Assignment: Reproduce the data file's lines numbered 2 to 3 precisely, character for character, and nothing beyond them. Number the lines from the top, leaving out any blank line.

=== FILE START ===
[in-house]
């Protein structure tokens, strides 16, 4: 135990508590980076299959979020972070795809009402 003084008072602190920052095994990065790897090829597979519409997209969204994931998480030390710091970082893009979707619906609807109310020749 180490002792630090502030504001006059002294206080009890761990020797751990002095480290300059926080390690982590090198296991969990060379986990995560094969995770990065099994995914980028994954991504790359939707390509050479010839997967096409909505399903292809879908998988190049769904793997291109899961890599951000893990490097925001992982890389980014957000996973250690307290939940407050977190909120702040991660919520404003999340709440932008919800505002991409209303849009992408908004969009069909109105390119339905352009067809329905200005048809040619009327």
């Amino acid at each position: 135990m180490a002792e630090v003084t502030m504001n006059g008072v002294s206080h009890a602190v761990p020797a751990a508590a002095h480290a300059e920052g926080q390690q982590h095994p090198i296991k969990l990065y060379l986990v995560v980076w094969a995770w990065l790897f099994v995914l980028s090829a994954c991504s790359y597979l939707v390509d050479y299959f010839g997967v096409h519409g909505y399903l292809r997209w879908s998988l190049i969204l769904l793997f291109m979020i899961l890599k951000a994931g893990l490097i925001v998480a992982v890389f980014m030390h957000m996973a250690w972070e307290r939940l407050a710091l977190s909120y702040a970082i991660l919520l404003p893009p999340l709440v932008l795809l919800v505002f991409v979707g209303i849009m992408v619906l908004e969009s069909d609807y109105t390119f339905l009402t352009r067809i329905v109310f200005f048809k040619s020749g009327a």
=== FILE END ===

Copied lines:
């Protein structure tokens, strides 16, 4: 135990508590980076299959979020972070795809009402 003084008072602190920052095994990065790897090829597979519409997209969204994931998480030390710091970082893009979707619906609807109310020749 180490002792630090502030504001006059002294206080009890761990020797751990002095480290300059926080390690982590090198296991969990060379986990995560094969995770990065099994995914980028994954991504790359939707390509050479010839997967096409909505399903292809879908998988190049769904793997291109899961890599951000893990490097925001992982890389980014957000996973250690307290939940407050977190909120702040991660919520404003999340709440932008919800505002991409209303849009992408908004969009069909109105390119339905352009067809329905200005048809040619009327």
């Amino acid at each position: 135990m180490a002792e630090v003084t502030m504001n006059g008072v002294s206080h009890a602190v761990p020797a751990a508590a002095h480290a300059e920052g926080q390690q982590h095994p090198i296991k969990l990065y060379l986990v995560v980076w094969a995770w990065l790897f099994v995914l980028s090829a994954c991504s790359y597979l939707v390509d050479y299959f010839g997967v096409h519409g909505y399903l292809r997209w879908s998988l190049i969204l769904l793997f291109m979020i899961l890599k951000a994931g893990l490097i925001v998480a992982v890389f980014m030390h957000m996973a250690w972070e307290r939940l407050a710091l977190s909120y702040a970082i991660l919520l404003p893009p999340l709440v932008l795809l919800v505002f991409v979707g209303i849009m992408v619906l908004e969009s069909d609807y109105t390119f339905l009402t352009r067809i329905v109310f200005f048809k040619s020749g009327a």